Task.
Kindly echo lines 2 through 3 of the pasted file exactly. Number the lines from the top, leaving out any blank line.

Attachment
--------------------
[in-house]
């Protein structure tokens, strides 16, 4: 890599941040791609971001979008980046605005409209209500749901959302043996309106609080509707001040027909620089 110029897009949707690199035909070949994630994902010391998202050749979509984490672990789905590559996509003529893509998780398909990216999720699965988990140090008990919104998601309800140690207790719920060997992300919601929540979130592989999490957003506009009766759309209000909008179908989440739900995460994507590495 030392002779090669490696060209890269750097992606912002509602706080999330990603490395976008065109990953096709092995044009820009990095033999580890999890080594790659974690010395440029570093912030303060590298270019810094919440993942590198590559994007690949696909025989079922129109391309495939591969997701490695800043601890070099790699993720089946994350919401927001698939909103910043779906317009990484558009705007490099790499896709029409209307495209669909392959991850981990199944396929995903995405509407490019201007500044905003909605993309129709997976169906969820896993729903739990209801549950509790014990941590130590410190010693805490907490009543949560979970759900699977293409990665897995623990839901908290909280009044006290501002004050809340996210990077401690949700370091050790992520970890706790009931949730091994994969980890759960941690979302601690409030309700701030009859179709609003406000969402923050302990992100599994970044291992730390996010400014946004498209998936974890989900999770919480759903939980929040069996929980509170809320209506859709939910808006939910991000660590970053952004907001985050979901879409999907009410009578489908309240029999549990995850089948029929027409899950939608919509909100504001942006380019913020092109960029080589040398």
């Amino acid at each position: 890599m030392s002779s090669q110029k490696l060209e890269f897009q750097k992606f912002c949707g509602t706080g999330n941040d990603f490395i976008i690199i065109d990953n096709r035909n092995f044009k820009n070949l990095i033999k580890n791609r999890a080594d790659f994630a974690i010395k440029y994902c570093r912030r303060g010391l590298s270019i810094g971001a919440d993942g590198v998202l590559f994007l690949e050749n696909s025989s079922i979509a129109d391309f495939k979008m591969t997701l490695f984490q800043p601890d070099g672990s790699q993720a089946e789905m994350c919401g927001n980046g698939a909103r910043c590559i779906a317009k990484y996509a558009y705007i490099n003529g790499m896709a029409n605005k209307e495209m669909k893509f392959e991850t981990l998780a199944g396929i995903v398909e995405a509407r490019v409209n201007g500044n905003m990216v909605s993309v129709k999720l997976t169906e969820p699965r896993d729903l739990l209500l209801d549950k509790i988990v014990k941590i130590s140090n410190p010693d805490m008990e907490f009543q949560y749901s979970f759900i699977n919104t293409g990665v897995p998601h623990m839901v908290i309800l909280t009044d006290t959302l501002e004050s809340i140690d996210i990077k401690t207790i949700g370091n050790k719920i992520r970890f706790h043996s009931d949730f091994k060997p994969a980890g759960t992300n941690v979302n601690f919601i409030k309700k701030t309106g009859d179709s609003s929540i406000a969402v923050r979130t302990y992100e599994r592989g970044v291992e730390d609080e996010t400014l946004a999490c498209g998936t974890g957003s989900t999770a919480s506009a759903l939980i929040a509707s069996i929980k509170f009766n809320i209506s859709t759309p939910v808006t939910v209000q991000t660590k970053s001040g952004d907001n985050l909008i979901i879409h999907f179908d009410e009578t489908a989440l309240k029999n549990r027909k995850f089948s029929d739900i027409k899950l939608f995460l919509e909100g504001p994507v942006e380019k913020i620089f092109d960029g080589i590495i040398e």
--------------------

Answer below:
């Protein structure tokens, strides 16, 4: 890599941040791609971001979008980046605005409209209500749901959302043996309106609080509707001040027909620089 110029897009949707690199035909070949994630994902010391998202050749979509984490672990789905590559996509003529893509998780398909990216999720699965988990140090008990919104998601309800140690207790719920060997992300919601929540979130592989999490957003506009009766759309209000909008179908989440739900995460994507590495 030392002779090669490696060209890269750097992606912002509602706080999330990603490395976008065109990953096709092995044009820009990095033999580890999890080594790659974690010395440029570093912030303060590298270019810094919440993942590198590559994007690949696909025989079922129109391309495939591969997701490695800043601890070099790699993720089946994350919401927001698939909103910043779906317009990484558009705007490099790499896709029409209307495209669909392959991850981990199944396929995903995405509407490019201007500044905003909605993309129709997976169906969820896993729903739990209801549950509790014990941590130590410190010693805490907490009543949560979970759900699977293409990665897995623990839901908290909280009044006290501002004050809340996210990077401690949700370091050790992520970890706790009931949730091994994969980890759960941690979302601690409030309700701030009859179709609003406000969402923050302990992100599994970044291992730390996010400014946004498209998936974890989900999770919480759903939980929040069996929980509170809320209506859709939910808006939910991000660590970053952004907001985050979901879409999907009410009578489908309240029999549990995850089948029929027409899950939608919509909100504001942006380019913020092109960029080589040398």
């Amino acid at each position: 890599m030392s002779s090669q110029k490696l060209e890269f897009q750097k992606f912002c949707g509602t706080g999330n941040d990603f490395i976008i690199i065109d990953n096709r035909n092995f044009k820009n070949l990095i033999k580890n791609r999890a080594d790659f994630a974690i010395k440029y994902c570093r912030r303060g010391l590298s270019i810094g971001a919440d993942g590198v998202l590559f994007l690949e050749n696909s025989s079922i979509a129109d391309f495939k979008m591969t997701l490695f984490q800043p601890d070099g672990s790699q993720a089946e789905m994350c919401g927001n980046g698939a909103r910043c590559i779906a317009k990484y996509a558009y705007i490099n003529g790499m896709a029409n605005k209307e495209m669909k893509f392959e991850t981990l998780a199944g396929i995903v398909e995405a509407r490019v409209n201007g500044n905003m990216v909605s993309v129709k999720l997976t169906e969820p699965r896993d729903l739990l209500l209801d549950k509790i988990v014990k941590i130590s140090n410190p010693d805490m008990e907490f009543q949560y749901s979970f759900i699977n919104t293409g990665v897995p998601h623990m839901v908290i309800l909280t009044d006290t959302l501002e004050s809340i140690d996210i990077k401690t207790i949700g370091n050790k719920i992520r970890f706790h043996s009931d949730f091994k060997p994969a980890g759960t992300n941690v979302n601690f919601i409030k309700k701030t309106g009859d179709s609003s929540i406000a969402v923050r979130t302990y992100e599994r592989g970044v291992e730390d609080e996010t400014l946004a999490c498209g998936t974890g957003s989900t999770a919480s506009a759903l939980i929040a509707s069996i929980k509170f009766n809320i209506s859709t759309p939910v808006t939910v209000q991000t660590k970053s001040g952004d907001n985050l909008i979901i879409h999907f179908d009410e009578t489908a989440l309240k029999n549990r027909k995850f089948s029929d739900i027409k899950l939608f995460l919509e909100g504001p994507v942006e380019k913020i620089f092109d960029g080589i590495i040398e």